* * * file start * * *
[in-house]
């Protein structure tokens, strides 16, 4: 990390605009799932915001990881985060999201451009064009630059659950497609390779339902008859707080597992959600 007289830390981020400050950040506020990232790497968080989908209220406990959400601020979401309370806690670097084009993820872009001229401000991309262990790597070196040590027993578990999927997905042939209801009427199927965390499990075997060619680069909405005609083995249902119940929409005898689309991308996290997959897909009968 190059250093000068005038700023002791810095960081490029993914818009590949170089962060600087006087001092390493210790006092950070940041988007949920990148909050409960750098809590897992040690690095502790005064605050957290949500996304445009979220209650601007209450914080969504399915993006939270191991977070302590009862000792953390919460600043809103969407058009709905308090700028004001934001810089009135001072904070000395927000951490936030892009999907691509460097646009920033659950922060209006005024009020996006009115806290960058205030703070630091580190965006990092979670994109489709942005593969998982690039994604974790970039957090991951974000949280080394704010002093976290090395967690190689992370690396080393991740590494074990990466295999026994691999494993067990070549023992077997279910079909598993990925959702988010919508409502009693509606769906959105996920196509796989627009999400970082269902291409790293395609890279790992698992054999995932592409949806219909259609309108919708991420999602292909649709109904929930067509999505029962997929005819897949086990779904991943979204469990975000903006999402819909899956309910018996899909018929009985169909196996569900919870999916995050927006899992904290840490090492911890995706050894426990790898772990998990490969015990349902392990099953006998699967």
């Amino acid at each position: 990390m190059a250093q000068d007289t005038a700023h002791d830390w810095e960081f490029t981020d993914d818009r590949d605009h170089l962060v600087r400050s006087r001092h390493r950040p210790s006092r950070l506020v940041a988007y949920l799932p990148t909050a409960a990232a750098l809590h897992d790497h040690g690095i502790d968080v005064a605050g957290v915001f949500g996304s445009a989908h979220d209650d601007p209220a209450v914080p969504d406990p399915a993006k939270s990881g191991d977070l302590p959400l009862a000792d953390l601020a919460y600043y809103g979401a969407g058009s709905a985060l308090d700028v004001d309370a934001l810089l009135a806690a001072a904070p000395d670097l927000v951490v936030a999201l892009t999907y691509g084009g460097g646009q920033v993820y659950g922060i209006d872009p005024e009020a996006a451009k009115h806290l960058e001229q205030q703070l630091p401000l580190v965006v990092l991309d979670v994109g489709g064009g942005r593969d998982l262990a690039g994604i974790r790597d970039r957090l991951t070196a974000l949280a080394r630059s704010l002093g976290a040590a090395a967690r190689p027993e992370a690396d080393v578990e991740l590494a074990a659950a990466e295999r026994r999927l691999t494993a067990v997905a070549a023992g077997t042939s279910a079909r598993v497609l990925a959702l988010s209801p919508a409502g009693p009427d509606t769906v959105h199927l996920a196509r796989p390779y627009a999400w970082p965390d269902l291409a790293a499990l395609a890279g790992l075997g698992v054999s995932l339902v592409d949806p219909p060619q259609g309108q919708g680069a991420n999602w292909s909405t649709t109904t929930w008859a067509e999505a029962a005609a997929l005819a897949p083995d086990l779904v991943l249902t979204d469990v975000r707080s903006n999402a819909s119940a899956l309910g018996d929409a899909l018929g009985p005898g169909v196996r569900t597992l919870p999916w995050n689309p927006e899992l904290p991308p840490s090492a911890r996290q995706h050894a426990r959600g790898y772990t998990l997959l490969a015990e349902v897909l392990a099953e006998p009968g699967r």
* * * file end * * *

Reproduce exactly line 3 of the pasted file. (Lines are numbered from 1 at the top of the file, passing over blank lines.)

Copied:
């Amino acid at each position: 990390m190059a250093q000068d007289t005038a700023h002791d830390w810095e960081f490029t981020d993914d818009r590949d605009h170089l962060v600087r400050s006087r001092h390493r950040p210790s006092r950070l506020v940041a988007y949920l799932p990148t909050a409960a990232a750098l809590h897992d790497h040690g690095i502790d968080v005064a605050g957290v915001f949500g996304s445009a989908h979220d209650d601007p209220a209450v914080p969504d406990p399915a993006k939270s990881g191991d977070l302590p959400l009862a000792d953390l601020a919460y600043y809103g979401a969407g058009s709905a985060l308090d700028v004001d309370a934001l810089l009135a806690a001072a904070p000395d670097l927000v951490v936030a999201l892009t999907y691509g084009g460097g646009q920033v993820y659950g922060i209006d872009p005024e009020a996006a451009k009115h806290l960058e001229q205030q703070l630091p401000l580190v965006v990092l991309d979670v994109g489709g064009g942005r593969d998982l262990a690039g994604i974790r790597d970039r957090l991951t070196a974000l949280a080394r630059s704010l002093g976290a040590a090395a967690r190689p027993e992370a690396d080393v578990e991740l590494a074990a659950a990466e295999r026994r999927l691999t494993a067990v997905a070549a023992g077997t042939s279910a079909r598993v497609l990925a959702l988010s209801p919508a409502g009693p009427d509606t769906v959105h199927l996920a196509r796989p390779y627009a999400w970082p965390d269902l291409a790293a499990l395609a890279g790992l075997g698992v054999s995932l339902v592409d949806p219909p060619q259609g309108q919708g680069a991420n999602w292909s909405t649709t109904t929930w008859a067509e999505a029962a005609a997929l005819a897949p083995d086990l779904v991943l249902t979204d469990v975000r707080s903006n999402a819909s119940a899956l309910g018996d929409a899909l018929g009985p005898g169909v196996r569900t597992l919870p999916w995050n689309p927006e899992l904290p991308p840490s090492a911890r996290q995706h050894a426990r959600g790898y772990t998990l997959l490969a015990e349902v897909l392990a099953e006998p009968g699967r």